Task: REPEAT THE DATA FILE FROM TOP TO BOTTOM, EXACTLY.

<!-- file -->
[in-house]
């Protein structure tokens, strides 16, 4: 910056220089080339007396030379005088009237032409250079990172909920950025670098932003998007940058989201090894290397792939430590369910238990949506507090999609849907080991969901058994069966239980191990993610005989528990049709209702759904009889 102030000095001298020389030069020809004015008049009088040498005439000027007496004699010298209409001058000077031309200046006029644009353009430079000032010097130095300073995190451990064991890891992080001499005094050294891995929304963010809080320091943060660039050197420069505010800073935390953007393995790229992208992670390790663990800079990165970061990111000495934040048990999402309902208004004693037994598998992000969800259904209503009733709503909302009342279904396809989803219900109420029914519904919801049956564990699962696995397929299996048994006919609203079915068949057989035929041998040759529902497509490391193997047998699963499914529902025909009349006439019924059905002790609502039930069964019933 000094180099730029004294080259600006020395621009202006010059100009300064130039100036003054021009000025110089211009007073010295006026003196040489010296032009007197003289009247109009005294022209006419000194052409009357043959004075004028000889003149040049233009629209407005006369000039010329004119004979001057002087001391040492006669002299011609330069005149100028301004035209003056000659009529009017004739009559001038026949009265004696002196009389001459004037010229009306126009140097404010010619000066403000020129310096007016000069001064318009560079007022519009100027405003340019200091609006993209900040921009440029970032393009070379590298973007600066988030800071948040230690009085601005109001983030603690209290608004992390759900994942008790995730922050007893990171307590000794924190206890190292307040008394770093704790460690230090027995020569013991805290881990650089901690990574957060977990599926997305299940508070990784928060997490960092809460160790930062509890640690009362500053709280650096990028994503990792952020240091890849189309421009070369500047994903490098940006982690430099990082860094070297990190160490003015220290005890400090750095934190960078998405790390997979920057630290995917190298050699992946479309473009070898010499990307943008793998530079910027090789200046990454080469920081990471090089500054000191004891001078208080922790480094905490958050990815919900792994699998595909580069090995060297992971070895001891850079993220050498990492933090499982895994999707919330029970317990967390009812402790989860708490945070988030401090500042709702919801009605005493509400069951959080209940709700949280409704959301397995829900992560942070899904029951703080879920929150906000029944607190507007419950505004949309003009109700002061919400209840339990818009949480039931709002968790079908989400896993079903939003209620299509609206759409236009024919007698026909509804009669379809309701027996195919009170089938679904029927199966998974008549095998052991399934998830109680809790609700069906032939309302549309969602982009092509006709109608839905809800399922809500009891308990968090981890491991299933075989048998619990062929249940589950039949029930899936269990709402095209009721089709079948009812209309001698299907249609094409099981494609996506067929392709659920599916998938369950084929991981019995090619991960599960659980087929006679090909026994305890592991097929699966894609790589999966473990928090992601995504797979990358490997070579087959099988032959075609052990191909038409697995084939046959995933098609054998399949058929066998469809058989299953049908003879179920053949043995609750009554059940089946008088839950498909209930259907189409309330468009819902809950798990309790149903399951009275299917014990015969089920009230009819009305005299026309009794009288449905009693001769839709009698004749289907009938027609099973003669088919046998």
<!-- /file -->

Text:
[in-house]
């Protein structure tokens, strides 16, 4: 910056220089080339007396030379005088009237032409250079990172909920950025670098932003998007940058989201090894290397792939430590369910238990949506507090999609849907080991969901058994069966239980191990993610005989528990049709209702759904009889 102030000095001298020389030069020809004015008049009088040498005439000027007496004699010298209409001058000077031309200046006029644009353009430079000032010097130095300073995190451990064991890891992080001499005094050294891995929304963010809080320091943060660039050197420069505010800073935390953007393995790229992208992670390790663990800079990165970061990111000495934040048990999402309902208004004693037994598998992000969800259904209503009733709503909302009342279904396809989803219900109420029914519904919801049956564990699962696995397929299996048994006919609203079915068949057989035929041998040759529902497509490391193997047998699963499914529902025909009349006439019924059905002790609502039930069964019933 000094180099730029004294080259600006020395621009202006010059100009300064130039100036003054021009000025110089211009007073010295006026003196040489010296032009007197003289009247109009005294022209006419000194052409009357043959004075004028000889003149040049233009629209407005006369000039010329004119004979001057002087001391040492006669002299011609330069005149100028301004035209003056000659009529009017004739009559001038026949009265004696002196009389001459004037010229009306126009140097404010010619000066403000020129310096007016000069001064318009560079007022519009100027405003340019200091609006993209900040921009440029970032393009070379590298973007600066988030800071948040230690009085601005109001983030603690209290608004992390759900994942008790995730922050007893990171307590000794924190206890190292307040008394770093704790460690230090027995020569013991805290881990650089901690990574957060977990599926997305299940508070990784928060997490960092809460160790930062509890640690009362500053709280650096990028994503990792952020240091890849189309421009070369500047994903490098940006982690430099990082860094070297990190160490003015220290005890400090750095934190960078998405790390997979920057630290995917190298050699992946479309473009070898010499990307943008793998530079910027090789200046990454080469920081990471090089500054000191004891001078208080922790480094905490958050990815919900792994699998595909580069090995060297992971070895001891850079993220050498990492933090499982895994999707919330029970317990967390009812402790989860708490945070988030401090500042709702919801009605005493509400069951959080209940709700949280409704959301397995829900992560942070899904029951703080879920929150906000029944607190507007419950505004949309003009109700002061919400209840339990818009949480039931709002968790079908989400896993079903939003209620299509609206759409236009024919007698026909509804009669379809309701027996195919009170089938679904029927199966998974008549095998052991399934998830109680809790609700069906032939309302549309969602982009092509006709109608839905809800399922809500009891308990968090981890491991299933075989048998619990062929249940589950039949029930899936269990709402095209009721089709079948009812209309001698299907249609094409099981494609996506067929392709659920599916998938369950084929991981019995090619991960599960659980087929006679090909026994305890592991097929699966894609790589999966473990928090992601995504797979990358490997070579087959099988032959075609052990191909038409697995084939046959995933098609054998399949058929066998469809058989299953049908003879179920053949043995609750009554059940089946008088839950498909209930259907189409309330468009819902809950798990309790149903399951009275299917014990015969089920009230009819009305005299026309009794009288449905009693001769839709009698004749289907009938027609099973003669088919046998």